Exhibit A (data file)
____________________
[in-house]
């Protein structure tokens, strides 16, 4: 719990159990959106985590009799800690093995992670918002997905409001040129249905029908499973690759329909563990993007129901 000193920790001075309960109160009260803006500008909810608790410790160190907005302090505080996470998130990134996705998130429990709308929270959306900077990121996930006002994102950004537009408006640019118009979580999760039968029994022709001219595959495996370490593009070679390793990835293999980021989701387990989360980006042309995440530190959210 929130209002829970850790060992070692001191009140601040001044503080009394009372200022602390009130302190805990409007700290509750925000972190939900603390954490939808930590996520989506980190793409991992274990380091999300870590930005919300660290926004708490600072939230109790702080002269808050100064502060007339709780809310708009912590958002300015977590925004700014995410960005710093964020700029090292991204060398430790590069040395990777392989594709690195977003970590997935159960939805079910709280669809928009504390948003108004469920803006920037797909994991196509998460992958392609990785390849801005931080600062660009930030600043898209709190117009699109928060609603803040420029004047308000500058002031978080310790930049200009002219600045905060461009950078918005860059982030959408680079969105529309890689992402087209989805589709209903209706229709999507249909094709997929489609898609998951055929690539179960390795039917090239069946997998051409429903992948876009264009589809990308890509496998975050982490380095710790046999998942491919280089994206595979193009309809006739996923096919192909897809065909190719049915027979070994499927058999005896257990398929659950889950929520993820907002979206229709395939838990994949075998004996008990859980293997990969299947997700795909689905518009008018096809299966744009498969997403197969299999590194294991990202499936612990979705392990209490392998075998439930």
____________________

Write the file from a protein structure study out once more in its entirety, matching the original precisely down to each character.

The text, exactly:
[in-house]
């Protein structure tokens, strides 16, 4: 719990159990959106985590009799800690093995992670918002997905409001040129249905029908499973690759329909563990993007129901 000193920790001075309960109160009260803006500008909810608790410790160190907005302090505080996470998130990134996705998130429990709308929270959306900077990121996930006002994102950004537009408006640019118009979580999760039968029994022709001219595959495996370490593009070679390793990835293999980021989701387990989360980006042309995440530190959210 929130209002829970850790060992070692001191009140601040001044503080009394009372200022602390009130302190805990409007700290509750925000972190939900603390954490939808930590996520989506980190793409991992274990380091999300870590930005919300660290926004708490600072939230109790702080002269808050100064502060007339709780809310708009912590958002300015977590925004700014995410960005710093964020700029090292991204060398430790590069040395990777392989594709690195977003970590997935159960939805079910709280669809928009504390948003108004469920803006920037797909994991196509998460992958392609990785390849801005931080600062660009930030600043898209709190117009699109928060609603803040420029004047308000500058002031978080310790930049200009002219600045905060461009950078918005860059982030959408680079969105529309890689992402087209989805589709209903209706229709999507249909094709997929489609898609998951055929690539179960390795039917090239069946997998051409429903992948876009264009589809990308890509496998975050982490380095710790046999998942491919280089994206595979193009309809006739996923096919192909897809065909190719049915027979070994499927058999005896257990398929659950889950929520993820907002979206229709395939838990994949075998004996008990859980293997990969299947997700795909689905518009008018096809299966744009498969997403197969299999590194294991990202499936612990979705392990209490392998075998439930």